NASSP Principals of the Year Discuss Challenges and Successes

Last week, principals from around the country gathered in this northern Virginia suburb of Washington for the National Association of Secondary School Principals’ Training Institute. Partof that program included the announcement of the winners of the Metlife/NASSPPrincipal of the Year awards. This year, Trevor Greene of Toppenish, Wash., is the National HighSchool Principal of the Year, and Laurie Barron of Newnan, Ga., is the Middle Level Principal of the Year.

These two principals along with others that were nominated from other states were asked what they felt was the most misunderstood or under-reported part of their job. Here are a few of the topics that came up:

 

  • “This isn’t your father’s school,” one finalist told me. That is: Learning looks different today than it did before, but communicating that to parents and other stakeholders can be challenging.
  • The needs of kids and families are different, and greater, today than in the past. Many kids aren’t going home to stable family situations, and that affects school performance and school culture.
  • Community members often don’t understand how school budgets work. For instance, a principal might have to address anger that a new building addition is under construction while arts are being cut when those funding streams might be completely different.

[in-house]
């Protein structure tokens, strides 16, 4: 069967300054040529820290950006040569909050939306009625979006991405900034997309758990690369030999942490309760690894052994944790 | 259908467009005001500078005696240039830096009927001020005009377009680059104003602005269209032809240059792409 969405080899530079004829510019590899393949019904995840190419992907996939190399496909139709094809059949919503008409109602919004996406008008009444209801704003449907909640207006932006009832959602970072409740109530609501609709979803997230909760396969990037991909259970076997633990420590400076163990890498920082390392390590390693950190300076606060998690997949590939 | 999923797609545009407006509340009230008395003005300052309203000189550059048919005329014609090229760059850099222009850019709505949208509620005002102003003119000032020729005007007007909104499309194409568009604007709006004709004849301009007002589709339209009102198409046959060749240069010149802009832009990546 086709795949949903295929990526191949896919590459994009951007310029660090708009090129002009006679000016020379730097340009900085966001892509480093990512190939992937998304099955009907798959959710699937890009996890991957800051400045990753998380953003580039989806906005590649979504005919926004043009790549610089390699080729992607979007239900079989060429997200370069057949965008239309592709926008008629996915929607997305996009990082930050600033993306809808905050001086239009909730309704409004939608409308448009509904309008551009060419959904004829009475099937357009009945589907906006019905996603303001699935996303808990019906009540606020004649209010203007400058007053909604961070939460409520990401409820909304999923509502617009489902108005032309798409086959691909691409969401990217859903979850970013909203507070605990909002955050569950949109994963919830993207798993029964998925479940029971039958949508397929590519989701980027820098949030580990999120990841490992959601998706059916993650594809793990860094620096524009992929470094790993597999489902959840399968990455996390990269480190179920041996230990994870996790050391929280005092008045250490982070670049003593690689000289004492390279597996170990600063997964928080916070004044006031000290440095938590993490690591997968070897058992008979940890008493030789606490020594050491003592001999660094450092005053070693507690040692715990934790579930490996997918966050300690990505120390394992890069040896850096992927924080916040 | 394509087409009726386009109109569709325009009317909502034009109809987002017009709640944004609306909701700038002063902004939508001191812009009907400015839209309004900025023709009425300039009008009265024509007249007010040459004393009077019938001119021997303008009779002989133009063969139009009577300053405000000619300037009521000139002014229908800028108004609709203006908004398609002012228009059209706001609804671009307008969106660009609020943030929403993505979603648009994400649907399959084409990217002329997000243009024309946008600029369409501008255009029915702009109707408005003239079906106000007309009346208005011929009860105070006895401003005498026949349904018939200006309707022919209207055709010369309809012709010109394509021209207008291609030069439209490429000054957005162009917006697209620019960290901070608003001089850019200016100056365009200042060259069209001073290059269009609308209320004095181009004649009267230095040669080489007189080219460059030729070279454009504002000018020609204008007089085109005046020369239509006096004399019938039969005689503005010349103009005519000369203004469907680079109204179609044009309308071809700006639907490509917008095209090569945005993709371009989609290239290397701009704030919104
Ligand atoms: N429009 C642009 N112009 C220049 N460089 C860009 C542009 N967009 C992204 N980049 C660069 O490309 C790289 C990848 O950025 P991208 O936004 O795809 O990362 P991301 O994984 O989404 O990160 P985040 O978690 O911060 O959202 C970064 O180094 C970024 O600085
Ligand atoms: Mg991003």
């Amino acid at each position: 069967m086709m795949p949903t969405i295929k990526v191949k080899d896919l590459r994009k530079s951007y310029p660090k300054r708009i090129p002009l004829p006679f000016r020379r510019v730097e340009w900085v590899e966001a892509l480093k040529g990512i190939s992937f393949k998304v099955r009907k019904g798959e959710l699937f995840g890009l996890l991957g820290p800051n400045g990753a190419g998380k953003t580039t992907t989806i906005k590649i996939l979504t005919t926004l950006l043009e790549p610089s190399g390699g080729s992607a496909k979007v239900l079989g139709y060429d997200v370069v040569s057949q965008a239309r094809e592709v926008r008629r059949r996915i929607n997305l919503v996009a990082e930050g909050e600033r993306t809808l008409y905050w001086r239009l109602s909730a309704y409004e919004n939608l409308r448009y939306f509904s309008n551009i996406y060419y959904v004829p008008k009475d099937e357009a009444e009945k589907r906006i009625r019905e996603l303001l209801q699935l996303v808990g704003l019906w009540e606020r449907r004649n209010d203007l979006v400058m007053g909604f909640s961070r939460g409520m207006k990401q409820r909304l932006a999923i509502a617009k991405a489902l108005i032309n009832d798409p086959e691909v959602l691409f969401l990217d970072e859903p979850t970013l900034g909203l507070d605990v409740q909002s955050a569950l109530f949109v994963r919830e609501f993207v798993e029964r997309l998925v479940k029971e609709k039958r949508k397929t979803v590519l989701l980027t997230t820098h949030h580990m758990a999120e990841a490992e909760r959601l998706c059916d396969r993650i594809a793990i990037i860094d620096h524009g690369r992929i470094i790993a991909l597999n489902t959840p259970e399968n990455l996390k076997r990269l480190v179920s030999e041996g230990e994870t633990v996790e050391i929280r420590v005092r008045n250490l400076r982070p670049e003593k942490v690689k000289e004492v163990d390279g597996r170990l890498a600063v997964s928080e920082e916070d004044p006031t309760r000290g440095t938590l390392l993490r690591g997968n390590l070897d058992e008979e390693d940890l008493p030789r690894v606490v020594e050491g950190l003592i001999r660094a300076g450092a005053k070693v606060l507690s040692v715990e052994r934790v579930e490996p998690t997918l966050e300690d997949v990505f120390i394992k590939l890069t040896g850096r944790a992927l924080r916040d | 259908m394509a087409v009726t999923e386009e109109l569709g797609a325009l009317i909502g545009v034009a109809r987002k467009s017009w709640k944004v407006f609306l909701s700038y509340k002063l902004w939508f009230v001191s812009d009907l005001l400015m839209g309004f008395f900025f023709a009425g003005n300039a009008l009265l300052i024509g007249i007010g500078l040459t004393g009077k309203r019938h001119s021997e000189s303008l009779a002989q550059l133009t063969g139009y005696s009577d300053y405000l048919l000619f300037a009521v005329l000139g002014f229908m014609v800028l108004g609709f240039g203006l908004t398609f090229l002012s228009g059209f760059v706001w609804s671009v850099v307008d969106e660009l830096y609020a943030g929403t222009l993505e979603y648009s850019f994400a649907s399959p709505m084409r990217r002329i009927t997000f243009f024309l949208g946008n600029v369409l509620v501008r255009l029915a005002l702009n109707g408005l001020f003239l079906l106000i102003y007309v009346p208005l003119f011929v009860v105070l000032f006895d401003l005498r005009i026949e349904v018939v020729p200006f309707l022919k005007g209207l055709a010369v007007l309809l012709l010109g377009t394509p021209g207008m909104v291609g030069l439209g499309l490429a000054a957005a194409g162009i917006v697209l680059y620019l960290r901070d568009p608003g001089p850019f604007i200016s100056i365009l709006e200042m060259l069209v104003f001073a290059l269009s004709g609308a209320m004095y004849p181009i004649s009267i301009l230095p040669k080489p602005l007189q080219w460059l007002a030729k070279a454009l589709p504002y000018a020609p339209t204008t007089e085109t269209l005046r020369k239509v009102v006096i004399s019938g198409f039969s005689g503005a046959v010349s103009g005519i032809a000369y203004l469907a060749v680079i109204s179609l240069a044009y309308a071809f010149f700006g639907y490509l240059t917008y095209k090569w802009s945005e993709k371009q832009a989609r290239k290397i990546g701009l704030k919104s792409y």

•  A principal’s job is extremely multifaceted. He or she has got to evaluate teachers, lead instruction, balance budgets, mentor younger leaders, attend those soccer games. And many principal-training programs don’t effectively prepare future school leaders for the job. There’s a lot of trial by fire. This also ties into how principals are evaluated, which has recently been in the spotlight.
  •  Work/life balance—and preventing burnout—is hard. Good principals have vision and extreme commitment—but that means they often spend so much time with their school communities that time for family and their own kids can be hard to come by. The principals I was with described a “second shift” after teachers go home; nighttime and weekends are when planning, budgeting, and big-picture thinking have to get done.
  •  Finally, there’s a lot of great stuff happening in schools every day. Sometimes that message just doesn’t seem to get out there, and the more it does, the better.

If these statements sound familiar, and they should, the jobs of school administrators are similar across the nation. Different buildings, different staff, similar, but not always the same curricula, but certainly the same goals, issues and concerns which we face in Virginia.